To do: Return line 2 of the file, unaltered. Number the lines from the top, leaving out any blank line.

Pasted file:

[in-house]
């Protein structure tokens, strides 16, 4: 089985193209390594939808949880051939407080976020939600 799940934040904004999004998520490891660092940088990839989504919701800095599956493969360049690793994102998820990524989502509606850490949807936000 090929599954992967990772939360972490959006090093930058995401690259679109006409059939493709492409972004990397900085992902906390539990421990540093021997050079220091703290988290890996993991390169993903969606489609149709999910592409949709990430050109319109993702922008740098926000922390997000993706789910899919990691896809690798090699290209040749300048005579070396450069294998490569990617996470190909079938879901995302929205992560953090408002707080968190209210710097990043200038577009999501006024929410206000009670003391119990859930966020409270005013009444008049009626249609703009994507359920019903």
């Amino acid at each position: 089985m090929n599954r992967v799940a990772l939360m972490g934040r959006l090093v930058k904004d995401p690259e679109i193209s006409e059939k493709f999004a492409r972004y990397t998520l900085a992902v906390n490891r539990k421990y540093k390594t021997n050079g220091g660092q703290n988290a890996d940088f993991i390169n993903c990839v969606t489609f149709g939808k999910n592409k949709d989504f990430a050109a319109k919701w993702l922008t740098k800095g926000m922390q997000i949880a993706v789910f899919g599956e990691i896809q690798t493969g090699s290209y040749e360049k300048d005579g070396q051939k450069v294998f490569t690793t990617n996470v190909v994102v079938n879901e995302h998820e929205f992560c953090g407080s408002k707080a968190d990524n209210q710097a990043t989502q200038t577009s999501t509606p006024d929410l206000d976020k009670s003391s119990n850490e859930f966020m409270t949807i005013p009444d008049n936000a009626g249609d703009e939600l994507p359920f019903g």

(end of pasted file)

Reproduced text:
């Protein structure tokens, strides 16, 4: 089985193209390594939808949880051939407080976020939600 799940934040904004999004998520490891660092940088990839989504919701800095599956493969360049690793994102998820990524989502509606850490949807936000 090929599954992967990772939360972490959006090093930058995401690259679109006409059939493709492409972004990397900085992902906390539990421990540093021997050079220091703290988290890996993991390169993903969606489609149709999910592409949709990430050109319109993702922008740098926000922390997000993706789910899919990691896809690798090699290209040749300048005579070396450069294998490569990617996470190909079938879901995302929205992560953090408002707080968190209210710097990043200038577009999501006024929410206000009670003391119990859930966020409270005013009444008049009626249609703009994507359920019903």